By Sgt. Brandon Little, 12th Combat Aviation Brigade Public Affairs OfficeJune 17, 2008
CAMP TAJI, Iraq -- Some 12th Combat Aviation Brigade Soldiers have chosen to re-enlist on the flight line, some from the top of a building and others have done it in aircraft in flight.
Regardless of the location, those Soldiers who chose to stay in the Army did something else -- they helped the 12th CAB retention program to reach its reenlistment goals ahead of the rest of U.S. Army, Europe.
With more than three months left in this fiscal year, the 12th's career counselors and retention NCOs have already reenlisted 539 Soldiers -- and they're still going strong -- while dishing out nearly $5 million in bonuses.
"We normally get the retention (goals for the fiscal year ahead) Oct. 1, and we have until Sept. 30 of the following year to accomplish that mission," said Master Sgt. Joseph Organ, the 12th CAB senior career counselor. "Normally it takes everyone the whole fiscal year to do it, but we reached our goal June 6 -- right around nine months."
"The 12th CAB retention group has done a phenomenal job, and they are second to none," said 12th CAB Command Sgt. Maj. H. Lee Kennedy. "They make every effort to go that extra mile to make sure they're taking care of Soldiers."
The retention numbers include all the deployed 12th CAB units as well as those supporting the brigade's Families and missions in Europe. Nearly 40 percent of the Soldiers who took the reenlistment oath chose to remain part of the 12th, retention officials said.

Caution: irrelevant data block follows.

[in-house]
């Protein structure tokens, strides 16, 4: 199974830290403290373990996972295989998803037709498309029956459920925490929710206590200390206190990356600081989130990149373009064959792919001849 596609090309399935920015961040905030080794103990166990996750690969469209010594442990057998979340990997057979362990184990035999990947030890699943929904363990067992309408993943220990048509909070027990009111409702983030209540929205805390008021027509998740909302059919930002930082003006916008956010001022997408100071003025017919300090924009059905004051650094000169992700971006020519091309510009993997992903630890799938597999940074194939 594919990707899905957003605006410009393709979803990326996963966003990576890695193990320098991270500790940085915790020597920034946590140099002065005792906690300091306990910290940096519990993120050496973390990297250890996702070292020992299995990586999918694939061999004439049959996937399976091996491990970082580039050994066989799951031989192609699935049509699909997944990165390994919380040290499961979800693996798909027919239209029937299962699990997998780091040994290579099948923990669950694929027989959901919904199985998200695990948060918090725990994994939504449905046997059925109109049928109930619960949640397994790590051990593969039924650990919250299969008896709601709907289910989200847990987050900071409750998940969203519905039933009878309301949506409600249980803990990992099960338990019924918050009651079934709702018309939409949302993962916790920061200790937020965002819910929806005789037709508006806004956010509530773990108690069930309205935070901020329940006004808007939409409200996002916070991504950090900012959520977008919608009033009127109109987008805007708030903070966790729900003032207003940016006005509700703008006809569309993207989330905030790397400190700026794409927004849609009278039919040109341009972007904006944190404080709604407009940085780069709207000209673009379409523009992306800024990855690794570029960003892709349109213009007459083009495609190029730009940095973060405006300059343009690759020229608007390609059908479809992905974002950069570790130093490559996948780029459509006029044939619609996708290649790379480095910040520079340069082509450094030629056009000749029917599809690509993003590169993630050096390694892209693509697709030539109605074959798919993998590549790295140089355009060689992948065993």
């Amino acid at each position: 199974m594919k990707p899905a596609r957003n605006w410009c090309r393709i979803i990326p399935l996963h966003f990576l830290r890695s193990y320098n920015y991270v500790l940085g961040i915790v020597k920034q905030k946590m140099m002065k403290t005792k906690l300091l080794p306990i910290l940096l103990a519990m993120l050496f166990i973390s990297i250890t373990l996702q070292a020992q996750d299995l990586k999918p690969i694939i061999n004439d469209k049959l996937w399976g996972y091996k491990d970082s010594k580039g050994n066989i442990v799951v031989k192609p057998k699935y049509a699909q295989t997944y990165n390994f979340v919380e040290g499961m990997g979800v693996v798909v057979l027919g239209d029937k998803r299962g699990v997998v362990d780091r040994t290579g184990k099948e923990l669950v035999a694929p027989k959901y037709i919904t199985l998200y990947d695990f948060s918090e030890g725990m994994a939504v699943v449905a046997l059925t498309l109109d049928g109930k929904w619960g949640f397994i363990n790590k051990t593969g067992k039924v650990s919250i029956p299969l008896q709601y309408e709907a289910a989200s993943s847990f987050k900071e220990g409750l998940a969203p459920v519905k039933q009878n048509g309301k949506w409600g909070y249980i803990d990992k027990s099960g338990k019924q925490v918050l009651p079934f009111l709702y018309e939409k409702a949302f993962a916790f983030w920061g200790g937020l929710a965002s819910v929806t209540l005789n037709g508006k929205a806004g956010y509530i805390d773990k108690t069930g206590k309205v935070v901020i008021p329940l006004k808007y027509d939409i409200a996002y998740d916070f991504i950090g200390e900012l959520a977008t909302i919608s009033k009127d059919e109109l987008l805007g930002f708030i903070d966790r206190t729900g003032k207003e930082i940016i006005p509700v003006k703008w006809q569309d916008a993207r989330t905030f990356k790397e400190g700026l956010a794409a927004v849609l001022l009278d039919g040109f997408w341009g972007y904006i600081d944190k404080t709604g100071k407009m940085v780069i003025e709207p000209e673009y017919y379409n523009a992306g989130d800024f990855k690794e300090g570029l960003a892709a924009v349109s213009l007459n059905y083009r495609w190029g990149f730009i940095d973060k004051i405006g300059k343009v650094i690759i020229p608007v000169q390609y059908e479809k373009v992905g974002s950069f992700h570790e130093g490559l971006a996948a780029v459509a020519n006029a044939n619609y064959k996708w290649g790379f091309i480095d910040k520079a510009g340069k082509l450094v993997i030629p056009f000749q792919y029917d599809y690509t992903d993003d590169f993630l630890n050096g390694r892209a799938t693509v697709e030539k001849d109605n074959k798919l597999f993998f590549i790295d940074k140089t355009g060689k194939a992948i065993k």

"Each battalion has a great career counselor or a retention NCO, and they're the ones out there talking to the Soldiers," said Organ. "Command involvement and NCO leadership has also played a huge part in our success, because they are the ones who are getting those Soldiers to go talk to the retentions NCOs."
The retention NCOs and career counselors in 12th CAB have traveled all over Iraq to take care of reenlisting Soldiers in person, Kennedy said.
The Soldiers who reenlisted chose options that ranged from current station stabilization to reclassification in new military occupational specialties.
"I was stuck in an military occupational specialty that wasn't good for my career, and my retention NCO, Sgt. 1st Class Eboni Britton, got me the MOS I wanted and a class date before I signed any papers," said Sgt. Matthew Bowles, an automated systems maintainer in Company C, 412th Aviation Support Battalion. "They are always about trying to get Soldiers what they want, not what's best for statistics."
Even though cash bonuses and duty stations of choice might be tempting offers, some of the brigade's Soldiers decided to reenlist just because they love being in the Army, Organ said.
"A lot of people are quick to assume that it's the money that makes all these Soldiers reenlist, but that's not always the case," he said. "Nearly 100 of our Soldiers reenlisted for (the) needs of the Army, and they didn't get a bonus or a duty station."
There have also been several unique reenlistment ceremonies, such as spouses reenlisting together and one spouse reenlisting the other. But Organ said the retention team isn't just sitting back enjoying them.
"Even though we have met our retention goals, we're far from done," he said. "We will probably do nearly a third of the number of reenlistments we have done so far over the final three months. However, we shouldn't forget that it's important not to treat the Soldiers who are getting out of the Army any different and to thank them for their outstanding service as well."
"My favorite part of this job is that you get to deal with the brigade's finest Soldiers," Organ said. "There's nothing more satisfying than a Soldier asking you for a hard-to-get assignment, and you match that Soldier's wants along with the Army's needs and you get that assignment for them."